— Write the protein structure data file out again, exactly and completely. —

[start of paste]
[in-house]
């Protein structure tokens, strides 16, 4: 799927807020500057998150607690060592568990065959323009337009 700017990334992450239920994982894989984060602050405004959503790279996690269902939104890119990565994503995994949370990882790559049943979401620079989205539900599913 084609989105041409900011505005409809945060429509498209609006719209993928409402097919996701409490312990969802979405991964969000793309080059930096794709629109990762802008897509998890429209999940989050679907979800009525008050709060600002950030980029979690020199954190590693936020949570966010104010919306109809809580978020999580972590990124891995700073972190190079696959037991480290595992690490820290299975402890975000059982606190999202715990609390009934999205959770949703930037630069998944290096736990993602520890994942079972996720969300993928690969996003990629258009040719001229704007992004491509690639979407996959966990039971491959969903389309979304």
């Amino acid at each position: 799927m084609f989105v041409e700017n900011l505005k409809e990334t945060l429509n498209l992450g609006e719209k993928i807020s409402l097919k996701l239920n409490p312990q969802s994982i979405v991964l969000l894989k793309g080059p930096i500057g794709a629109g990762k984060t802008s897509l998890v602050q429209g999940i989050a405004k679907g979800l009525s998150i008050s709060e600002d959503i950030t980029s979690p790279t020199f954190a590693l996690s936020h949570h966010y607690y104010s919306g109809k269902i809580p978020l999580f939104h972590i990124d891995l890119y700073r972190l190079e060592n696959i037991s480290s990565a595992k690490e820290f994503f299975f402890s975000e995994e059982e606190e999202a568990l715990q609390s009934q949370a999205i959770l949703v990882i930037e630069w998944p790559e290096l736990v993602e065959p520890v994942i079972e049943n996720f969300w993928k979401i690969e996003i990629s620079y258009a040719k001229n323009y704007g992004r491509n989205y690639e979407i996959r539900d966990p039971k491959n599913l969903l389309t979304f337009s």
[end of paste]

[in-house]
């Protein structure tokens, strides 16, 4: 799927807020500057998150607690060592568990065959323009337009 700017990334992450239920994982894989984060602050405004959503790279996690269902939104890119990565994503995994949370990882790559049943979401620079989205539900599913 084609989105041409900011505005409809945060429509498209609006719209993928409402097919996701409490312990969802979405991964969000793309080059930096794709629109990762802008897509998890429209999940989050679907979800009525008050709060600002950030980029979690020199954190590693936020949570966010104010919306109809809580978020999580972590990124891995700073972190190079696959037991480290595992690490820290299975402890975000059982606190999202715990609390009934999205959770949703930037630069998944290096736990993602520890994942079972996720969300993928690969996003990629258009040719001229704007992004491509690639979407996959966990039971491959969903389309979304």
């Amino acid at each position: 799927m084609f989105v041409e700017n900011l505005k409809e990334t945060l429509n498209l992450g609006e719209k993928i807020s409402l097919k996701l239920n409490p312990q969802s994982i979405v991964l969000l894989k793309g080059p930096i500057g794709a629109g990762k984060t802008s897509l998890v602050q429209g999940i989050a405004k679907g979800l009525s998150i008050s709060e600002d959503i950030t980029s979690p790279t020199f954190a590693l996690s936020h949570h966010y607690y104010s919306g109809k269902i809580p978020l999580f939104h972590i990124d891995l890119y700073r972190l190079e060592n696959i037991s480290s990565a595992k690490e820290f994503f299975f402890s975000e995994e059982e606190e999202a568990l715990q609390s009934q949370a999205i959770l949703v990882i930037e630069w998944p790559e290096l736990v993602e065959p520890v994942i079972e049943n996720f969300w993928k979401i690969e996003i990629s620079y258009a040719k001229n323009y704007g992004r491509n989205y690639e979407i996959r539900d966990p039971k491959n599913l969903l389309t979304f337009s």